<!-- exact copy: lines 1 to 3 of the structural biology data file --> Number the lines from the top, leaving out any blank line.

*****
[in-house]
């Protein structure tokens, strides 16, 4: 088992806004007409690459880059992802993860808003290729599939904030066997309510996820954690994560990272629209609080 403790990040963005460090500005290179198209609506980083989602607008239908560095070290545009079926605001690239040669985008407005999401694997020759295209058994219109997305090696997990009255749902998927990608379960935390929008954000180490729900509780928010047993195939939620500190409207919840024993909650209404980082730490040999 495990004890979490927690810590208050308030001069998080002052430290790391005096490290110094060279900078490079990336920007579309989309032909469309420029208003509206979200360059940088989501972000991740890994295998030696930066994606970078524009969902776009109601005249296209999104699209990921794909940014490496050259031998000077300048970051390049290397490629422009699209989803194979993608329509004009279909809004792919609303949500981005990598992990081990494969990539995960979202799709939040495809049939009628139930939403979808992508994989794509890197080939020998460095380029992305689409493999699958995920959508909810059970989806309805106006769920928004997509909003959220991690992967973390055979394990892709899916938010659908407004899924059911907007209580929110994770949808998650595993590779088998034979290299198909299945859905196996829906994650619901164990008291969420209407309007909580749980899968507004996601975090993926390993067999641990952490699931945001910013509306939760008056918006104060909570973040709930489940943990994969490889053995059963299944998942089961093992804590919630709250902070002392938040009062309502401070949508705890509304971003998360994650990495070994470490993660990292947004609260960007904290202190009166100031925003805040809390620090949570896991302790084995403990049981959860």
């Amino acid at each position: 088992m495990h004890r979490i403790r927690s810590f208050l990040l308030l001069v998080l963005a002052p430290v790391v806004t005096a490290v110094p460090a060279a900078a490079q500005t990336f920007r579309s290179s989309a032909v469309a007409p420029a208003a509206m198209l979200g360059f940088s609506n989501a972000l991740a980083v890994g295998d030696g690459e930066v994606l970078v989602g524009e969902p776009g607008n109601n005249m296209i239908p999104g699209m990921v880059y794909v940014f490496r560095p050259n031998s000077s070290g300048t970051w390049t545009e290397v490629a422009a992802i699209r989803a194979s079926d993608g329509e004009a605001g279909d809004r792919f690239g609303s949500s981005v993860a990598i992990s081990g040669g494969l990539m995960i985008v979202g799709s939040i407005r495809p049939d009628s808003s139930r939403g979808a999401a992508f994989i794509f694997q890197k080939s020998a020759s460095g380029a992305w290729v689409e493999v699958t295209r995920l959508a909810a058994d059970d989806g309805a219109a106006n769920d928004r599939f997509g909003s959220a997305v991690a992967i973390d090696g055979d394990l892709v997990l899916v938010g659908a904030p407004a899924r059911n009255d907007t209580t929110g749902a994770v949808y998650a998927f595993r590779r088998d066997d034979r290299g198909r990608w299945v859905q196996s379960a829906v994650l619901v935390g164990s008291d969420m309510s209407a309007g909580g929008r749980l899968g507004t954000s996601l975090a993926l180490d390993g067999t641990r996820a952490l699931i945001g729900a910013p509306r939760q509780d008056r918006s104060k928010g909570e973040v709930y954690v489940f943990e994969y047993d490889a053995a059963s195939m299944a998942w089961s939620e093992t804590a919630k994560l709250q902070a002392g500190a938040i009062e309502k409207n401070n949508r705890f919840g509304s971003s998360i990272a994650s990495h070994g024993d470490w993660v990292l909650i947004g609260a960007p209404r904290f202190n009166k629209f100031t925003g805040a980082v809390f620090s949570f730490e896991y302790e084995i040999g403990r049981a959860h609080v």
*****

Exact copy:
[in-house]
């Protein structure tokens, strides 16, 4: 088992806004007409690459880059992802993860808003290729599939904030066997309510996820954690994560990272629209609080 403790990040963005460090500005290179198209609506980083989602607008239908560095070290545009079926605001690239040669985008407005999401694997020759295209058994219109997305090696997990009255749902998927990608379960935390929008954000180490729900509780928010047993195939939620500190409207919840024993909650209404980082730490040999 495990004890979490927690810590208050308030001069998080002052430290790391005096490290110094060279900078490079990336920007579309989309032909469309420029208003509206979200360059940088989501972000991740890994295998030696930066994606970078524009969902776009109601005249296209999104699209990921794909940014490496050259031998000077300048970051390049290397490629422009699209989803194979993608329509004009279909809004792919609303949500981005990598992990081990494969990539995960979202799709939040495809049939009628139930939403979808992508994989794509890197080939020998460095380029992305689409493999699958995920959508909810059970989806309805106006769920928004997509909003959220991690992967973390055979394990892709899916938010659908407004899924059911907007209580929110994770949808998650595993590779088998034979290299198909299945859905196996829906994650619901164990008291969420209407309007909580749980899968507004996601975090993926390993067999641990952490699931945001910013509306939760008056918006104060909570973040709930489940943990994969490889053995059963299944998942089961093992804590919630709250902070002392938040009062309502401070949508705890509304971003998360994650990495070994470490993660990292947004609260960007904290202190009166100031925003805040809390620090949570896991302790084995403990049981959860």
């Amino acid at each position: 088992m495990h004890r979490i403790r927690s810590f208050l990040l308030l001069v998080l963005a002052p430290v790391v806004t005096a490290v110094p460090a060279a900078a490079q500005t990336f920007r579309s290179s989309a032909v469309a007409p420029a208003a509206m198209l979200g360059f940088s609506n989501a972000l991740a980083v890994g295998d030696g690459e930066v994606l970078v989602g524009e969902p776009g607008n109601n005249m296209i239908p999104g699209m990921v880059y794909v940014f490496r560095p050259n031998s000077s070290g300048t970051w390049t545009e290397v490629a422009a992802i699209r989803a194979s079926d993608g329509e004009a605001g279909d809004r792919f690239g609303s949500s981005v993860a990598i992990s081990g040669g494969l990539m995960i985008v979202g799709s939040i407005r495809p049939d009628s808003s139930r939403g979808a999401a992508f994989i794509f694997q890197k080939s020998a020759s460095g380029a992305w290729v689409e493999v699958t295209r995920l959508a909810a058994d059970d989806g309805a219109a106006n769920d928004r599939f997509g909003s959220a997305v991690a992967i973390d090696g055979d394990l892709v997990l899916v938010g659908a904030p407004a899924r059911n009255d907007t209580t929110g749902a994770v949808y998650a998927f595993r590779r088998d066997d034979r290299g198909r990608w299945v859905q196996s379960a829906v994650l619901v935390g164990s008291d969420m309510s209407a309007g909580g929008r749980l899968g507004t954000s996601l975090a993926l180490d390993g067999t641990r996820a952490l699931i945001g729900a910013p509306r939760q509780d008056r918006s104060k928010g909570e973040v709930y954690v489940f943990e994969y047993d490889a053995a059963s195939m299944a998942w089961s939620e093992t804590a919630k994560l709250q902070a002392g500190a938040i009062e309502k409207n401070n949508r705890f919840g509304s971003s998360i990272a994650s990495h070994g024993d470490w993660v990292l909650i947004g609260a960007p209404r904290f202190n009166k629209f100031t925003g805040a980082v809390f620090s949570f730490e896991y302790e084995i040999g403990r049981a959860h609080v």